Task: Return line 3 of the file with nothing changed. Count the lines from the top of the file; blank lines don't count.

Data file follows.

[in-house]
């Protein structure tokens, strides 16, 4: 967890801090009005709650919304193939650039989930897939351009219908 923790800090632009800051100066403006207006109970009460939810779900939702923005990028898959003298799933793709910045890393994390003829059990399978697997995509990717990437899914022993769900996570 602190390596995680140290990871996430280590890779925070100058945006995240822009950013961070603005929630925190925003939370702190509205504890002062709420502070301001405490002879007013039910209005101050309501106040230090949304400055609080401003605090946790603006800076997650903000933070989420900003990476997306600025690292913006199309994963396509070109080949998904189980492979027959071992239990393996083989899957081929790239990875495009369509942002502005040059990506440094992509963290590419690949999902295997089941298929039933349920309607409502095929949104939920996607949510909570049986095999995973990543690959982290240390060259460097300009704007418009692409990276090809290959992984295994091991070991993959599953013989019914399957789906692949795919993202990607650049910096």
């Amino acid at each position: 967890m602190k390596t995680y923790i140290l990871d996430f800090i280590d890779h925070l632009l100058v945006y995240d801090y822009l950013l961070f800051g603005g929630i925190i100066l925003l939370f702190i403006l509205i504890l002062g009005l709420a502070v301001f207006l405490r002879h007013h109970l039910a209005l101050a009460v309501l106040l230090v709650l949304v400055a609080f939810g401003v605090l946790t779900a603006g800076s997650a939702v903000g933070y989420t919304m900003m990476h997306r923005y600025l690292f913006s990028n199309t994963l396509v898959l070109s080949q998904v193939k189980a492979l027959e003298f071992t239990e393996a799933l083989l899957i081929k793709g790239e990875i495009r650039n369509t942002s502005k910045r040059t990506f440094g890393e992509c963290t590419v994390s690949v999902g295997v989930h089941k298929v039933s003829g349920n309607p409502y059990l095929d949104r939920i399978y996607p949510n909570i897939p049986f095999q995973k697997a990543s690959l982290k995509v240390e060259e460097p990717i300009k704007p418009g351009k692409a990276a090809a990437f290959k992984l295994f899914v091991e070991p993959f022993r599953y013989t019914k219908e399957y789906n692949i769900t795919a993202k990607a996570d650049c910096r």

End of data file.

């Amino acid at each position: 967890m602190k390596t995680y923790i140290l990871d996430f800090i280590d890779h925070l632009l100058v945006y995240d801090y822009l950013l961070f800051g603005g929630i925190i100066l925003l939370f702190i403006l509205i504890l002062g009005l709420a502070v301001f207006l405490r002879h007013h109970l039910a209005l101050a009460v309501l106040l230090v709650l949304v400055a609080f939810g401003v605090l946790t779900a603006g800076s997650a939702v903000g933070y989420t919304m900003m990476h997306r923005y600025l690292f913006s990028n199309t994963l396509v898959l070109s080949q998904v193939k189980a492979l027959e003298f071992t239990e393996a799933l083989l899957i081929k793709g790239e990875i495009r650039n369509t942002s502005k910045r040059t990506f440094g890393e992509c963290t590419v994390s690949v999902g295997v989930h089941k298929v039933s003829g349920n309607p409502y059990l095929d949104r939920i399978y996607p949510n909570i897939p049986f095999q995973k697997a990543s690959l982290k995509v240390e060259e460097p990717i300009k704007p418009g351009k692409a990276a090809a990437f290959k992984l295994f899914v091991e070991p993959f022993r599953y013989t019914k219908e399957y789906n692949i769900t795919a993202k990607a996570d650049c910096r």